A three-image collage of women artisans and their embroideries.

Handcrafting at home through hard times

Rural India was severely hit by the COVID-19 pandemic, and many of the artisans at the social entrepreneur Rangsutra worried about losing their income. We talked to Sita and Sumita about how they managed to find new ways to continue their operations after the lock-down, and the work with HERVOR and HALLVI handmade pillowcases.

Sita lives in the Bikaner district of Rajasthan, in the northwest of India. She is one of the Rangsutra artisans currently working with the handmade cushion covers HALLVI and HERVOR. When the nationwide lockdown was imposed in March to contain the spread of the coronavirus, Sita worried that she would lose her income. She and her husband had taken a personal loan to renovate their house, and without her job as a seamstress at one of the Rangsutra production centres, they would fall behind on the payments.

Rangsutra is a social enterprise in India with over 2000 artisans in their network, where most of them are also shareholders in the company. The enterprise acts as a bridge between the artisans and global consumers in order to develop sustainable livelihoods and has been an IKEA partner for more than eight years. Together with IKEA, affordable, handcrafted products are created, merging IKEA design and local techniques. More than 800 artisans work with handmade IKEA products at local centers near where they live.

For the woman artisans, the lockdown has had grave implications. Not only did they lose economic independence, many male members of their families who worked in other cities also lost their jobs and returned home. In some cases, entire families had lost their livelihood.

“Our first action was to reach out to all the artisans to check on how were they doing physically and mentally. The artisans were assured that Rangsutra was with them in this difficult time and would continue as a partner. Initially, we were not sure about the status of IKEA orders but soon it became clear that we would continue with the production of KLARAFINA and MOAKAJSA pillowcases,” says Sumita Ghose, founder of Rangsutra.

Susmita Ghoose from Rangsutra.
Sumita Ghose.

While the lockdown has ended, the pandemic and preventive restrictions remain. Rangsutra has had to find new ways to continue their operations.

”As the lockdown slowly lifted Rangsutra and IKEA planned for a model where artisans could work on the products from their home. What was in our favour was that our products are handmade which only needs the artisans’ fabric, thread and needle which could be easily taken to the artisan homes. Our artisans have already participated in trainings, and no large-scale factory set up was needed,” says Sumita.

A three-image collage of women artisans and their embroideries for IKEA.
Priyanka, Kamala and Guli Devi.

Knowing that social entrepreneurs like Rangsutra are acting as frontline responders during the pandemic, it was important for IKEA to confirm the planned orders early. IKEA Social Entrepreneurship B.V, established in 2018, was also able to turn grants designed to accelerate social businesses into emergency relief grants. This way Rangsutra could continue to pay the artisans’ wages during the lock-down, providing livelihoods and services to some of the most vulnerable populations.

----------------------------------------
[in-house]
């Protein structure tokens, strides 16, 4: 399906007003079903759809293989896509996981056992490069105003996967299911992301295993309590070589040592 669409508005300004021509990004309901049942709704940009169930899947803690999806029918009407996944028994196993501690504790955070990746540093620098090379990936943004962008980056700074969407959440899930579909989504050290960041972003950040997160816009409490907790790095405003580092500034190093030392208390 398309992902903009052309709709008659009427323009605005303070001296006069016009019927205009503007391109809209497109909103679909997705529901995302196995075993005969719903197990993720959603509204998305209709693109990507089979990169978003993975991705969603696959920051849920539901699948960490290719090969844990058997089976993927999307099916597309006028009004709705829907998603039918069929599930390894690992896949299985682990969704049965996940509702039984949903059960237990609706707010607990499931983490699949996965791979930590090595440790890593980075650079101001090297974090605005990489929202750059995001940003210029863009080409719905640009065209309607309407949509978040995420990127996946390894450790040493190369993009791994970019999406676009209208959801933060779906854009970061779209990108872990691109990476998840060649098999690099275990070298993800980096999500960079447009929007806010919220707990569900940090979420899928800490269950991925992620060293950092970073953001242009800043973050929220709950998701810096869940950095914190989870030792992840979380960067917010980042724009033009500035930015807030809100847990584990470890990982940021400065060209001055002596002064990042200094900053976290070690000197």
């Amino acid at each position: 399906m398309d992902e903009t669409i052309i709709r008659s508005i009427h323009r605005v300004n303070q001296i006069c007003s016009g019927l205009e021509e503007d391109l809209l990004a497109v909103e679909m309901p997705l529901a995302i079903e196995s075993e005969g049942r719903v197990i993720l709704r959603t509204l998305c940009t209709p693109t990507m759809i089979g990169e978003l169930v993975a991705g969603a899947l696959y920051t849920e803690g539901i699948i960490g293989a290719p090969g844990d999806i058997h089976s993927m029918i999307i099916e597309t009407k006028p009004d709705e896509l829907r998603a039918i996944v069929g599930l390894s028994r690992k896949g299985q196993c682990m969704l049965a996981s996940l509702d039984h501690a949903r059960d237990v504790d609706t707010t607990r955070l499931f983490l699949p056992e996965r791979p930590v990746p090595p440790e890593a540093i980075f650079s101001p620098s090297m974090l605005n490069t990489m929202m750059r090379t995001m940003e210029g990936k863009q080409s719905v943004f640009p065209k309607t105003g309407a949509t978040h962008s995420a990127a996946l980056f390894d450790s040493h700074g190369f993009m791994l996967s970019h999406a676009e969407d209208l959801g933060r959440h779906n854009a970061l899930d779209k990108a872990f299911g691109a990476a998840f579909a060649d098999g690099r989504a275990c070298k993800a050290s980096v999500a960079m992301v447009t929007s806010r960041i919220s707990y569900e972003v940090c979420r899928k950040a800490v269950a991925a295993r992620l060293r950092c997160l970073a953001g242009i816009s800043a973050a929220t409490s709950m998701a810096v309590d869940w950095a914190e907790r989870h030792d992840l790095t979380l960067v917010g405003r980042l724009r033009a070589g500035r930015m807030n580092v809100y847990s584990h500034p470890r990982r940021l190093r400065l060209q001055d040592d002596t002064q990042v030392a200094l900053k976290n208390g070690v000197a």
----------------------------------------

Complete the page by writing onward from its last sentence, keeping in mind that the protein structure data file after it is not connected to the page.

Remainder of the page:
”Empowering women, sustaining handicraft, supplementing incomes during the pandemic – all this was possible because of the strong partnering of the IKEA spirit and focused business approach of the supplier. Striving to meet the IKEA vision of creating a better life for the many people brought about true cooperation,” says Disha Saluja, responsible for Rangsutra operations at IKEA New Business India.

“We realised early on how hard the COVID-19 pandemic would hit, especially for a social entrepreneur and all the woman working for them. For IKEA it was important to confirm early on the orders which had been planned, giving the partner possibilities to continue their operations and for the artisans to earn a living,” says Vaishali Misra, Business Leader IKEA Social Entrepreneurship IKEA of Sweden.

Portrait of Vaishali Misra.
Vaishali Misra.

Sumita, what has the artisans’ responses been?

”The artisans were very concerned about the loss of livelihood. Working from home has given them confidence and stability again. They are happy to retain their economic independence.”

What do you plan for the future, both during the pandemic and after?

”With the HALLVI and HERVOR pillowcases, while the covid virus is still around, we plan to work partially from home and partially from the centers. To maintain physical distance, the number of artisans who will work from there will be reduced. Some artisans will come to the centres to work, while those who can work comfortably from home, will work from home,” says Sumita

HERVOR and HALLVI pillowcases will be in selected IKEA stores, April 2021.

IKEA Social Entrepreneur initiative is about creating a better everyday life through long-term job opportunities and livelihood for vulnerable groups. IKEA currently has partnerships with 26 social entrepreneurs around the world. Since the initiative started in 2013, IKEA and social entrepreneurs have co-created 18 collections.